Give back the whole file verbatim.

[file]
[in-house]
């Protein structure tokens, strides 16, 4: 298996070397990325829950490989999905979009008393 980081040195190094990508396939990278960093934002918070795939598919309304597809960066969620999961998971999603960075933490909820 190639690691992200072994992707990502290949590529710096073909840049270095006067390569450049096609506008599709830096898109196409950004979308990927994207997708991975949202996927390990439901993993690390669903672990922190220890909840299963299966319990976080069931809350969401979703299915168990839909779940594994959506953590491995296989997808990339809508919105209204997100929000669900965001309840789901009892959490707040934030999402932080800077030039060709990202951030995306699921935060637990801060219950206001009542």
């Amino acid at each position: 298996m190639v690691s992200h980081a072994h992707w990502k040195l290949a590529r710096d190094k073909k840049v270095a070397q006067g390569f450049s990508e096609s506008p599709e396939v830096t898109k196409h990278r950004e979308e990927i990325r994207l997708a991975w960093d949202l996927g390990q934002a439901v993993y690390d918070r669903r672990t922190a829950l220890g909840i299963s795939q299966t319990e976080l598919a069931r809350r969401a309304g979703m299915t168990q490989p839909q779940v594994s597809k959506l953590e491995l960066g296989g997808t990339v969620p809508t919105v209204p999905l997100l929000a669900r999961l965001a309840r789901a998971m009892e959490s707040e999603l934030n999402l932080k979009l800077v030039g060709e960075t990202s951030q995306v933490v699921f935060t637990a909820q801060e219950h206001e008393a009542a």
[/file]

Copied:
[in-house]
């Protein structure tokens, strides 16, 4: 298996070397990325829950490989999905979009008393 980081040195190094990508396939990278960093934002918070795939598919309304597809960066969620999961998971999603960075933490909820 190639690691992200072994992707990502290949590529710096073909840049270095006067390569450049096609506008599709830096898109196409950004979308990927994207997708991975949202996927390990439901993993690390669903672990922190220890909840299963299966319990976080069931809350969401979703299915168990839909779940594994959506953590491995296989997808990339809508919105209204997100929000669900965001309840789901009892959490707040934030999402932080800077030039060709990202951030995306699921935060637990801060219950206001009542």
């Amino acid at each position: 298996m190639v690691s992200h980081a072994h992707w990502k040195l290949a590529r710096d190094k073909k840049v270095a070397q006067g390569f450049s990508e096609s506008p599709e396939v830096t898109k196409h990278r950004e979308e990927i990325r994207l997708a991975w960093d949202l996927g390990q934002a439901v993993y690390d918070r669903r672990t922190a829950l220890g909840i299963s795939q299966t319990e976080l598919a069931r809350r969401a309304g979703m299915t168990q490989p839909q779940v594994s597809k959506l953590e491995l960066g296989g997808t990339v969620p809508t919105v209204p999905l997100l929000a669900r999961l965001a309840r789901a998971m009892e959490s707040e999603l934030n999402l932080k979009l800077v030039g060709e960075t990202s951030q995306v933490v699921f935060t637990a909820q801060e219950h206001e008393a009542a």